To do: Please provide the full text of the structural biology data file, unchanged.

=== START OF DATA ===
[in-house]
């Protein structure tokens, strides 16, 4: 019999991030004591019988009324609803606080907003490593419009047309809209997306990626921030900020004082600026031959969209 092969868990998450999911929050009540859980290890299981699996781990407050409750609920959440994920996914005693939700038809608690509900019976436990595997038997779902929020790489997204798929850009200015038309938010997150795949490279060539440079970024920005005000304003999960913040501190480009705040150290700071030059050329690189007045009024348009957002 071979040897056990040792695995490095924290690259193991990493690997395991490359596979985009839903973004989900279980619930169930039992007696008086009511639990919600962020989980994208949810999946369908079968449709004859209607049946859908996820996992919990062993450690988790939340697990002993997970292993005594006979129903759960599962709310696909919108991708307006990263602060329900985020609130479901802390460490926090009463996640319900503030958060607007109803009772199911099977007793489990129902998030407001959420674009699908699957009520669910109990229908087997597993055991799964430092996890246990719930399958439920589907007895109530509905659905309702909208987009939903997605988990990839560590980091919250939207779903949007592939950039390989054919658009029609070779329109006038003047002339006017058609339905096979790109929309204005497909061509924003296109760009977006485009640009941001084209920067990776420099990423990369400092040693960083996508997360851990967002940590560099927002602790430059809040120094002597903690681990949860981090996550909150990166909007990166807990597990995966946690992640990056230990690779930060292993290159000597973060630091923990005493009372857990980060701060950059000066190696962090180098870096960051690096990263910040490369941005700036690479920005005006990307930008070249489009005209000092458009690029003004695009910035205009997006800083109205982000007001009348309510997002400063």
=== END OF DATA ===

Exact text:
[in-house]
């Protein structure tokens, strides 16, 4: 019999991030004591019988009324609803606080907003490593419009047309809209997306990626921030900020004082600026031959969209 092969868990998450999911929050009540859980290890299981699996781990407050409750609920959440994920996914005693939700038809608690509900019976436990595997038997779902929020790489997204798929850009200015038309938010997150795949490279060539440079970024920005005000304003999960913040501190480009705040150290700071030059050329690189007045009024348009957002 071979040897056990040792695995490095924290690259193991990493690997395991490359596979985009839903973004989900279980619930169930039992007696008086009511639990919600962020989980994208949810999946369908079968449709004859209607049946859908996820996992919990062993450690988790939340697990002993997970292993005594006979129903759960599962709310696909919108991708307006990263602060329900985020609130479901802390460490926090009463996640319900503030958060607007109803009772199911099977007793489990129902998030407001959420674009699908699957009520669910109990229908087997597993055991799964430092996890246990719930399958439920589907007895109530509905659905309702909208987009939903997605988990990839560590980091919250939207779903949007592939950039390989054919658009029609070779329109006038003047002339006017058609339905096979790109929309204005497909061509924003296109760009977006485009640009941001084209920067990776420099990423990369400092040693960083996508997360851990967002940590560099927002602790430059809040120094002597903690681990949860981090996550909150990166909007990166807990597990995966946690992640990056230990690779930060292993290159000597973060630091923990005493009372857990980060701060950059000066190696962090180098870096960051690096990263910040490369941005700036690479920005005006990307930008070249489009005209000092458009690029003004695009910035205009997006800083109205982000007001009348309510997002400063």